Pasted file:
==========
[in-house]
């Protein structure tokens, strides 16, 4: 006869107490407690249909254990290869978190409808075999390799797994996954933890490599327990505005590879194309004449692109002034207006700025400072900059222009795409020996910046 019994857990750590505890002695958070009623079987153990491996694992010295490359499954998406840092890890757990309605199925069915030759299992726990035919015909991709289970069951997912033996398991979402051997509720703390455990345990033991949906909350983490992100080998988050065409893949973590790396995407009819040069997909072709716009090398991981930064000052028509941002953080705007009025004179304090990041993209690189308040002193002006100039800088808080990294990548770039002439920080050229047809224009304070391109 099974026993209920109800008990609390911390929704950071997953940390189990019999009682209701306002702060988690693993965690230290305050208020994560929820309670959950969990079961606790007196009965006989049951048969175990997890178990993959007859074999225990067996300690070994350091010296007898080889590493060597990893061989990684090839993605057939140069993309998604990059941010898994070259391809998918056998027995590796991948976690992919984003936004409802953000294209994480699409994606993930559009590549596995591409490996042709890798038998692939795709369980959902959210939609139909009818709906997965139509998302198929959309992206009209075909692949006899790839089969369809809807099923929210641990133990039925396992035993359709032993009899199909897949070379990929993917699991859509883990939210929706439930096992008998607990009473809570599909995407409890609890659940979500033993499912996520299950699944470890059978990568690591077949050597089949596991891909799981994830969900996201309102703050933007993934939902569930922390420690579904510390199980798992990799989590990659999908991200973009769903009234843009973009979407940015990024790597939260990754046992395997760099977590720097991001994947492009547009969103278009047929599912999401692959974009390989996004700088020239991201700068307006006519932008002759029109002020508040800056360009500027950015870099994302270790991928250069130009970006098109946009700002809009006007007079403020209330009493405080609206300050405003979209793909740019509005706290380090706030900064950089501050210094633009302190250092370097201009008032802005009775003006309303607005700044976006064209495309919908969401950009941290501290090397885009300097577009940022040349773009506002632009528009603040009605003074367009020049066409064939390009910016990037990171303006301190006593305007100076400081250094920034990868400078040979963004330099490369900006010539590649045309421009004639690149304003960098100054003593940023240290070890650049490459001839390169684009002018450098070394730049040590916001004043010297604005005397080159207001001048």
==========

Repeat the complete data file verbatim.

[in-house]
């Protein structure tokens, strides 16, 4: 006869107490407690249909254990290869978190409808075999390799797994996954933890490599327990505005590879194309004449692109002034207006700025400072900059222009795409020996910046 019994857990750590505890002695958070009623079987153990491996694992010295490359499954998406840092890890757990309605199925069915030759299992726990035919015909991709289970069951997912033996398991979402051997509720703390455990345990033991949906909350983490992100080998988050065409893949973590790396995407009819040069997909072709716009090398991981930064000052028509941002953080705007009025004179304090990041993209690189308040002193002006100039800088808080990294990548770039002439920080050229047809224009304070391109 099974026993209920109800008990609390911390929704950071997953940390189990019999009682209701306002702060988690693993965690230290305050208020994560929820309670959950969990079961606790007196009965006989049951048969175990997890178990993959007859074999225990067996300690070994350091010296007898080889590493060597990893061989990684090839993605057939140069993309998604990059941010898994070259391809998918056998027995590796991948976690992919984003936004409802953000294209994480699409994606993930559009590549596995591409490996042709890798038998692939795709369980959902959210939609139909009818709906997965139509998302198929959309992206009209075909692949006899790839089969369809809807099923929210641990133990039925396992035993359709032993009899199909897949070379990929993917699991859509883990939210929706439930096992008998607990009473809570599909995407409890609890659940979500033993499912996520299950699944470890059978990568690591077949050597089949596991891909799981994830969900996201309102703050933007993934939902569930922390420690579904510390199980798992990799989590990659999908991200973009769903009234843009973009979407940015990024790597939260990754046992395997760099977590720097991001994947492009547009969103278009047929599912999401692959974009390989996004700088020239991201700068307006006519932008002759029109002020508040800056360009500027950015870099994302270790991928250069130009970006098109946009700002809009006007007079403020209330009493405080609206300050405003979209793909740019509005706290380090706030900064950089501050210094633009302190250092370097201009008032802005009775003006309303607005700044976006064209495309919908969401950009941290501290090397885009300097577009940022040349773009506002632009528009603040009605003074367009020049066409064939390009910016990037990171303006301190006593305007100076400081250094920034990868400078040979963004330099490369900006010539590649045309421009004639690149304003960098100054003593940023240290070890650049490459001839390169684009002018450098070394730049040590916001004043010297604005005397080159207001001048």